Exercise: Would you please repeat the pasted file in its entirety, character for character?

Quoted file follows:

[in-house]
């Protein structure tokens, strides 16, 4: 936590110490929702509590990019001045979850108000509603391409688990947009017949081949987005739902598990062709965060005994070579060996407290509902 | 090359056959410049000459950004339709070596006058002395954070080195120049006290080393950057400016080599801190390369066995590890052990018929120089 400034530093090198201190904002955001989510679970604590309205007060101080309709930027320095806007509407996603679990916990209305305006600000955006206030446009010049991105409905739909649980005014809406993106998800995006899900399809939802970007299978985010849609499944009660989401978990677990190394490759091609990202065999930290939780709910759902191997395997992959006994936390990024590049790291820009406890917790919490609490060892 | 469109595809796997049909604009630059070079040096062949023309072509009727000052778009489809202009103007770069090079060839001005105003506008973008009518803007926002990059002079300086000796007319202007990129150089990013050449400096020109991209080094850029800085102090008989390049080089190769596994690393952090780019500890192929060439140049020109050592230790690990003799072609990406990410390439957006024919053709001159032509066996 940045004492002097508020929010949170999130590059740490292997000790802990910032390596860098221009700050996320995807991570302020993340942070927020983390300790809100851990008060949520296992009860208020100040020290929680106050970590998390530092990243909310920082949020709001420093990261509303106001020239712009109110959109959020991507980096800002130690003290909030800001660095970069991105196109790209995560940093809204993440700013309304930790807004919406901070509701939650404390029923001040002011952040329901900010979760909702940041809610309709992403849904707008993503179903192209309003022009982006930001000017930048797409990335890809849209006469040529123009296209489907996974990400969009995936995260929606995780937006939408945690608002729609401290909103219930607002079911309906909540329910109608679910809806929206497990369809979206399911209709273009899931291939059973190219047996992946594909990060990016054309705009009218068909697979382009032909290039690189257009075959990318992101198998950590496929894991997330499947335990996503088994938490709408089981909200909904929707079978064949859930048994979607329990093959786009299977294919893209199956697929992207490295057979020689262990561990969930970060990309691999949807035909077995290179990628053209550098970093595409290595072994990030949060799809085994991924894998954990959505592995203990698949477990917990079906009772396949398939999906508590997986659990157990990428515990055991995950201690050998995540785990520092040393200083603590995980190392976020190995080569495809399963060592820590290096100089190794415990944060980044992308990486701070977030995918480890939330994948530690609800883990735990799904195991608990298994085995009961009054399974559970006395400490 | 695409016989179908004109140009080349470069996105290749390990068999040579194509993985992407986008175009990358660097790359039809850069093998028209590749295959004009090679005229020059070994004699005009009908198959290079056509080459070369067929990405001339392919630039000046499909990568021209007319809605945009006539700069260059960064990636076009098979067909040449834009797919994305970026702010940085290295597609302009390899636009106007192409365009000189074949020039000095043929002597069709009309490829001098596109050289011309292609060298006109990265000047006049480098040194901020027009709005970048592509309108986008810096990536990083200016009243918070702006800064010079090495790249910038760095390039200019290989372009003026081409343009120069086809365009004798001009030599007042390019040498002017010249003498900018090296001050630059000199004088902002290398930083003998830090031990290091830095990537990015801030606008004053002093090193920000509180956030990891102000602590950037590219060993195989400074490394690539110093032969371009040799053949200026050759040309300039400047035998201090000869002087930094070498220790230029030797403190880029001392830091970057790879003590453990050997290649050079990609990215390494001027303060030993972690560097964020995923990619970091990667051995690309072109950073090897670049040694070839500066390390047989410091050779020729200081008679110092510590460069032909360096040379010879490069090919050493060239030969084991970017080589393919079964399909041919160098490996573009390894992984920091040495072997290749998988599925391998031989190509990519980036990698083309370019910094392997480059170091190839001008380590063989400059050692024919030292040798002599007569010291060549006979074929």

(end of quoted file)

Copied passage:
[in-house]
């Protein structure tokens, strides 16, 4: 936590110490929702509590990019001045979850108000509603391409688990947009017949081949987005739902598990062709965060005994070579060996407290509902 | 090359056959410049000459950004339709070596006058002395954070080195120049006290080393950057400016080599801190390369066995590890052990018929120089 400034530093090198201190904002955001989510679970604590309205007060101080309709930027320095806007509407996603679990916990209305305006600000955006206030446009010049991105409905739909649980005014809406993106998800995006899900399809939802970007299978985010849609499944009660989401978990677990190394490759091609990202065999930290939780709910759902191997395997992959006994936390990024590049790291820009406890917790919490609490060892 | 469109595809796997049909604009630059070079040096062949023309072509009727000052778009489809202009103007770069090079060839001005105003506008973008009518803007926002990059002079300086000796007319202007990129150089990013050449400096020109991209080094850029800085102090008989390049080089190769596994690393952090780019500890192929060439140049020109050592230790690990003799072609990406990410390439957006024919053709001159032509066996 940045004492002097508020929010949170999130590059740490292997000790802990910032390596860098221009700050996320995807991570302020993340942070927020983390300790809100851990008060949520296992009860208020100040020290929680106050970590998390530092990243909310920082949020709001420093990261509303106001020239712009109110959109959020991507980096800002130690003290909030800001660095970069991105196109790209995560940093809204993440700013309304930790807004919406901070509701939650404390029923001040002011952040329901900010979760909702940041809610309709992403849904707008993503179903192209309003022009982006930001000017930048797409990335890809849209006469040529123009296209489907996974990400969009995936995260929606995780937006939408945690608002729609401290909103219930607002079911309906909540329910109608679910809806929206497990369809979206399911209709273009899931291939059973190219047996992946594909990060990016054309705009009218068909697979382009032909290039690189257009075959990318992101198998950590496929894991997330499947335990996503088994938490709408089981909200909904929707079978064949859930048994979607329990093959786009299977294919893209199956697929992207490295057979020689262990561990969930970060990309691999949807035909077995290179990628053209550098970093595409290595072994990030949060799809085994991924894998954990959505592995203990698949477990917990079906009772396949398939999906508590997986659990157990990428515990055991995950201690050998995540785990520092040393200083603590995980190392976020190995080569495809399963060592820590290096100089190794415990944060980044992308990486701070977030995918480890939330994948530690609800883990735990799904195991608990298994085995009961009054399974559970006395400490 | 695409016989179908004109140009080349470069996105290749390990068999040579194509993985992407986008175009990358660097790359039809850069093998028209590749295959004009090679005229020059070994004699005009009908198959290079056509080459070369067929990405001339392919630039000046499909990568021209007319809605945009006539700069260059960064990636076009098979067909040449834009797919994305970026702010940085290295597609302009390899636009106007192409365009000189074949020039000095043929002597069709009309490829001098596109050289011309292609060298006109990265000047006049480098040194901020027009709005970048592509309108986008810096990536990083200016009243918070702006800064010079090495790249910038760095390039200019290989372009003026081409343009120069086809365009004798001009030599007042390019040498002017010249003498900018090296001050630059000199004088902002290398930083003998830090031990290091830095990537990015801030606008004053002093090193920000509180956030990891102000602590950037590219060993195989400074490394690539110093032969371009040799053949200026050759040309300039400047035998201090000869002087930094070498220790230029030797403190880029001392830091970057790879003590453990050997290649050079990609990215390494001027303060030993972690560097964020995923990619970091990667051995690309072109950073090897670049040694070839500066390390047989410091050779020729200081008679110092510590460069032909360096040379010879490069090919050493060239030969084991970017080589393919079964399909041919160098490996573009390894992984920091040495072997290749998988599925391998031989190509990519980036990698083309370019910094392997480059170091190839001008380590063989400059050692024919030292040798002599007569010291060549006979074929």